Monday, March 22, 2010

Report: Thyroid cancer radiation a public threat

A Nuclear Regulatory Commission rule allowing hospitals to discharge radioactive thyroid cancer patients to their homes and hotels poses a public health threat, a congressional report says today.
The report (pdf), released by Rep. Edward Markey, D-Mass., chairman of the House Subcommittee on Energy and the Environment, which oversees the commission, also found that insurers routinely use the rule to deny hospital care even to patients whom doctors say may pose a radiation risk to others. Patients are often discharged to recover in self-imposed isolation.
"The United States simply cannot play radioactive roulette and gamble with public health and safety," Markey says.
Radioactive iodine is a proven cancer fighter, with a five-year survival rate of 97%. The thyroid is the only body organ that uses iodine. Radioactive iodine kills any thyroid cancer cells that surgery might have missed. But radiation also poses a cancer risk, especially to children. Thyroid cancer patients give off radioactive iodine in urine, sweat and saliva for several days; traces may remain in the body for as long as two weeks.
In 1997, the NRC "weakened" its patient-release regulations from the global standard requiring hospitalization for patients whose bodies contain 30 millicuries or more of radioactive iodine to one that allows outpatient treatment, the report says. The report says the NRC repeatedly rebuffed efforts to get the agency to adopt stricter standards.
In August, the Ninth Circuit Court of Appeals rejected a petition by thyroid cancer survivor Peter Crane, a former NRC lawyer, to force a change. The court ruled that he "lacked standing to bring the case" because he is not undergoing treatment, the report says.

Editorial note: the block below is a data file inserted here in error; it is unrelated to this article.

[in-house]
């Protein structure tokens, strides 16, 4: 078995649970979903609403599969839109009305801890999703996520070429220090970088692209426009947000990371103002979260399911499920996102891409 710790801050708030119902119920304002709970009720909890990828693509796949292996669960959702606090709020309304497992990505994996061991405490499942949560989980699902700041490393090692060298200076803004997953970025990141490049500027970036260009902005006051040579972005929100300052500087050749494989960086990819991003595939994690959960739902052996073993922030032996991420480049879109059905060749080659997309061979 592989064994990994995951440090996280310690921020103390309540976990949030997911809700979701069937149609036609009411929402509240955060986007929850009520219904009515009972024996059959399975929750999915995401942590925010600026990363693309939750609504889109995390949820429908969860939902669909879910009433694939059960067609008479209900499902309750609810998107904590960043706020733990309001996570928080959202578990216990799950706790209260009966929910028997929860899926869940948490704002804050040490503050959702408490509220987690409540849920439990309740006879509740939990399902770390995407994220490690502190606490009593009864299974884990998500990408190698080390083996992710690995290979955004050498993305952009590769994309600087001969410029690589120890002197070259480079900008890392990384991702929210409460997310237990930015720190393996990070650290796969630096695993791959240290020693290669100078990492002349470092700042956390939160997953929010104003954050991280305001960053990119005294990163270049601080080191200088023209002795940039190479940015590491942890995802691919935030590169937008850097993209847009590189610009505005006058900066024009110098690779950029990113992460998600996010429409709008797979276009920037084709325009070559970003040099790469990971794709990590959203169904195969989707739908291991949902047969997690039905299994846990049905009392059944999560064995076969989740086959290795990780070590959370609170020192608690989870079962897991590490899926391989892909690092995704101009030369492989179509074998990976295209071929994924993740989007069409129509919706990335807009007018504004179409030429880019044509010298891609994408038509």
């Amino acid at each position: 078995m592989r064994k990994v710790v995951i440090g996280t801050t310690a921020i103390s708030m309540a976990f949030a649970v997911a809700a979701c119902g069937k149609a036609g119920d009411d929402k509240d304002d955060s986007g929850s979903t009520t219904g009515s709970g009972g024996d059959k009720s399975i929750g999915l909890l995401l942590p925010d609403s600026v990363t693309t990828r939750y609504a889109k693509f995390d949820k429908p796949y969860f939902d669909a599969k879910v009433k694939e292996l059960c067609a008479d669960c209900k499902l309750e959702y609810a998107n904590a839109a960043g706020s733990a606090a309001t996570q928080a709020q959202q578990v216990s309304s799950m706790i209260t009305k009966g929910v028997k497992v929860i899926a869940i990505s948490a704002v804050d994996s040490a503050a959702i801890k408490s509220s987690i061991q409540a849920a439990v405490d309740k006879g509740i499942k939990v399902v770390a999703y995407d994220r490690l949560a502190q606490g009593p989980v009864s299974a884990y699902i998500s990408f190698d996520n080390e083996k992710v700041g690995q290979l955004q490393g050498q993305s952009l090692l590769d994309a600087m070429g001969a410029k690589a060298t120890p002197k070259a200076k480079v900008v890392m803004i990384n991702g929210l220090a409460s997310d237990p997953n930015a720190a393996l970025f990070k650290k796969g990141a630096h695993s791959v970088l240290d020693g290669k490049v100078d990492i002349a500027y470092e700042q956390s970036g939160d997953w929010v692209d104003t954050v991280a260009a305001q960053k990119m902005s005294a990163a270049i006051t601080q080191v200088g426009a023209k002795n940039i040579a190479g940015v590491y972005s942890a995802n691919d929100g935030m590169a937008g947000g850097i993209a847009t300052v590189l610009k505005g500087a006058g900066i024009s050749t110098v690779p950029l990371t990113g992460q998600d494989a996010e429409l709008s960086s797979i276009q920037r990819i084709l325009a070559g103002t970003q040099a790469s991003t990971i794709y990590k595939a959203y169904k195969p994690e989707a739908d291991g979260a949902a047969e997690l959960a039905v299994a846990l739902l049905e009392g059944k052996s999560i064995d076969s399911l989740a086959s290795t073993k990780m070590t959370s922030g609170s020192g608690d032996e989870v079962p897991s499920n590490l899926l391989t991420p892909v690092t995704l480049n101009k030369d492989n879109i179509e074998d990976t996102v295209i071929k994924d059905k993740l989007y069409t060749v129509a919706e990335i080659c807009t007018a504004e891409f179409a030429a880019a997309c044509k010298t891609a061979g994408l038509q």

"I'm gratified that the committee is paying attention to this," Crane said. "Patients are going home in this country with 200 millicuries of radiation in their system. In Germany, they would be hospitalized with 8 millicuries. This isn't an academic matter, it's about exposing children to cancer-causing radiation."
Owen Hoffman, a radiation-risk expert at Senes Oak Ridge, says even though the risk is fairly low, about 1 in 1,000 for an infant boy and double that for an infant girl, "the right thing to do is to reduce unnecessary exposures."
The report cites a 2007 USA TODAY survey, carried out with the Thyroid Cancer Survivors Association, showing that 4% of the patients treated with radioactive iodine checked into hotels or other accommodations, 2% took public transportation, and 14% failed to go directly home, which gave patients "plenty of opportunity" to "unwittingly" expose others to radiation.
NRC spokesman Eliot Brenner says the agency will examine the report, but he added in an e-mail, "I don't want to set up false expectations about what we might do with the recommendations."

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